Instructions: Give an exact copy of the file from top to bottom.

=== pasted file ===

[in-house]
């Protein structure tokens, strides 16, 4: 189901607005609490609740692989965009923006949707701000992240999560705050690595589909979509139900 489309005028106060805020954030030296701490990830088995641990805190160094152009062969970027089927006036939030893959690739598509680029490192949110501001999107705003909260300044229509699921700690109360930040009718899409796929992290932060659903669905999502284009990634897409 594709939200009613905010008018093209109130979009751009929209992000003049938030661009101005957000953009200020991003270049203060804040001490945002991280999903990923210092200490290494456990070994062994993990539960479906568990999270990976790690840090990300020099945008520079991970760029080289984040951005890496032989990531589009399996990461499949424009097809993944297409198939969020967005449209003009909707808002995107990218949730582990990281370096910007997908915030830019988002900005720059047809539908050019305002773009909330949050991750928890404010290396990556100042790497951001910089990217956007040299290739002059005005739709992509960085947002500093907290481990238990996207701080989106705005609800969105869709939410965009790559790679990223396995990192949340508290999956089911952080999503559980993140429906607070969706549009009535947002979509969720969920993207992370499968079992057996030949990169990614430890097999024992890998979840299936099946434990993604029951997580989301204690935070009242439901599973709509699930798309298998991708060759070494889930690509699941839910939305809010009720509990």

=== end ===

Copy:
[in-house]
């Protein structure tokens, strides 16, 4: 189901607005609490609740692989965009923006949707701000992240999560705050690595589909979509139900 489309005028106060805020954030030296701490990830088995641990805190160094152009062969970027089927006036939030893959690739598509680029490192949110501001999107705003909260300044229509699921700690109360930040009718899409796929992290932060659903669905999502284009990634897409 594709939200009613905010008018093209109130979009751009929209992000003049938030661009101005957000953009200020991003270049203060804040001490945002991280999903990923210092200490290494456990070994062994993990539960479906568990999270990976790690840090990300020099945008520079991970760029080289984040951005890496032989990531589009399996990461499949424009097809993944297409198939969020967005449209003009909707808002995107990218949730582990990281370096910007997908915030830019988002900005720059047809539908050019305002773009909330949050991750928890404010290396990556100042790497951001910089990217956007040299290739002059005005739709992509960085947002500093907290481990238990996207701080989106705005609800969105869709939410965009790559790679990223396995990192949340508290999956089911952080999503559980993140429906607070969706549009009535947002979509969720969920993207992370499968079992057996030949990169990614430890097999024992890998979840299936099946434990993604029951997580989301204690935070009242439901599973709509699930798309298998991708060759070494889930690509699941839910939305809010009720509990």